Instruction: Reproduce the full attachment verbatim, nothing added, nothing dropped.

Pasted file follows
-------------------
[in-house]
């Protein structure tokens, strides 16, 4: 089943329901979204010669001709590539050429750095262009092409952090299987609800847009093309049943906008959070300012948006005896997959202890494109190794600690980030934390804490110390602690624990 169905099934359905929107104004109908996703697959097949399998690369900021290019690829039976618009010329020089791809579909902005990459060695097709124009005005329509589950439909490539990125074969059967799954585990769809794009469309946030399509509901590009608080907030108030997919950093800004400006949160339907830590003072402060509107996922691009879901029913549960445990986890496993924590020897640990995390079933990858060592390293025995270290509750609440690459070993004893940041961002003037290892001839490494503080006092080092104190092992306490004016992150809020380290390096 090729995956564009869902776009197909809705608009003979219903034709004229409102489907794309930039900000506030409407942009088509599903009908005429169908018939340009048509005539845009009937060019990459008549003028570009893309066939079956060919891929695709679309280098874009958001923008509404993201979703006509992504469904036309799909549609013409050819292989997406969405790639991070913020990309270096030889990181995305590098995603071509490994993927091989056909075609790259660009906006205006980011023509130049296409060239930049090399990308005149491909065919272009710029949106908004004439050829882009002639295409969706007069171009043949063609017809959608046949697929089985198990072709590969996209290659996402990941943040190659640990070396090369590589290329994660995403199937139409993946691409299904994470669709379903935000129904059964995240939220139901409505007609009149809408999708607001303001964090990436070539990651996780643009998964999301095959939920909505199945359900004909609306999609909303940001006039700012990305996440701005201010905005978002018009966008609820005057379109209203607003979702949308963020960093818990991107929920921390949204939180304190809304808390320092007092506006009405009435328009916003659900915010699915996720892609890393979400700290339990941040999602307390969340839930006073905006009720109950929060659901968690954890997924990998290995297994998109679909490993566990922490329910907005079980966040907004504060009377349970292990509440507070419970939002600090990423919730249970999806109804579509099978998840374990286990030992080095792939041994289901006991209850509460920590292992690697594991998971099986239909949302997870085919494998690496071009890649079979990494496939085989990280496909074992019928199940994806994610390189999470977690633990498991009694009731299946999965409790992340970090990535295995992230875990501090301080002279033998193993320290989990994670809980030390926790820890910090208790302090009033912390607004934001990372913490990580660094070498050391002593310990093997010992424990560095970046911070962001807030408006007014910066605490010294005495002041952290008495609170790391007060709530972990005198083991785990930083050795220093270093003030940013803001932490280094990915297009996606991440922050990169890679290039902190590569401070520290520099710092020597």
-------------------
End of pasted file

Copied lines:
[in-house]
């Protein structure tokens, strides 16, 4: 089943329901979204010669001709590539050429750095262009092409952090299987609800847009093309049943906008959070300012948006005896997959202890494109190794600690980030934390804490110390602690624990 169905099934359905929107104004109908996703697959097949399998690369900021290019690829039976618009010329020089791809579909902005990459060695097709124009005005329509589950439909490539990125074969059967799954585990769809794009469309946030399509509901590009608080907030108030997919950093800004400006949160339907830590003072402060509107996922691009879901029913549960445990986890496993924590020897640990995390079933990858060592390293025995270290509750609440690459070993004893940041961002003037290892001839490494503080006092080092104190092992306490004016992150809020380290390096 090729995956564009869902776009197909809705608009003979219903034709004229409102489907794309930039900000506030409407942009088509599903009908005429169908018939340009048509005539845009009937060019990459008549003028570009893309066939079956060919891929695709679309280098874009958001923008509404993201979703006509992504469904036309799909549609013409050819292989997406969405790639991070913020990309270096030889990181995305590098995603071509490994993927091989056909075609790259660009906006205006980011023509130049296409060239930049090399990308005149491909065919272009710029949106908004004439050829882009002639295409969706007069171009043949063609017809959608046949697929089985198990072709590969996209290659996402990941943040190659640990070396090369590589290329994660995403199937139409993946691409299904994470669709379903935000129904059964995240939220139901409505007609009149809408999708607001303001964090990436070539990651996780643009998964999301095959939920909505199945359900004909609306999609909303940001006039700012990305996440701005201010905005978002018009966008609820005057379109209203607003979702949308963020960093818990991107929920921390949204939180304190809304808390320092007092506006009405009435328009916003659900915010699915996720892609890393979400700290339990941040999602307390969340839930006073905006009720109950929060659901968690954890997924990998290995297994998109679909490993566990922490329910907005079980966040907004504060009377349970292990509440507070419970939002600090990423919730249970999806109804579509099978998840374990286990030992080095792939041994289901006991209850509460920590292992690697594991998971099986239909949302997870085919494998690496071009890649079979990494496939085989990280496909074992019928199940994806994610390189999470977690633990498991009694009731299946999965409790992340970090990535295995992230875990501090301080002279033998193993320290989990994670809980030390926790820890910090208790302090009033912390607004934001990372913490990580660094070498050391002593310990093997010992424990560095970046911070962001807030408006007014910066605490010294005495002041952290008495609170790391007060709530972990005198083991785990930083050795220093270093003030940013803001932490280094990915297009996606991440922050990169890679290039902190590569401070520290520099710092020597």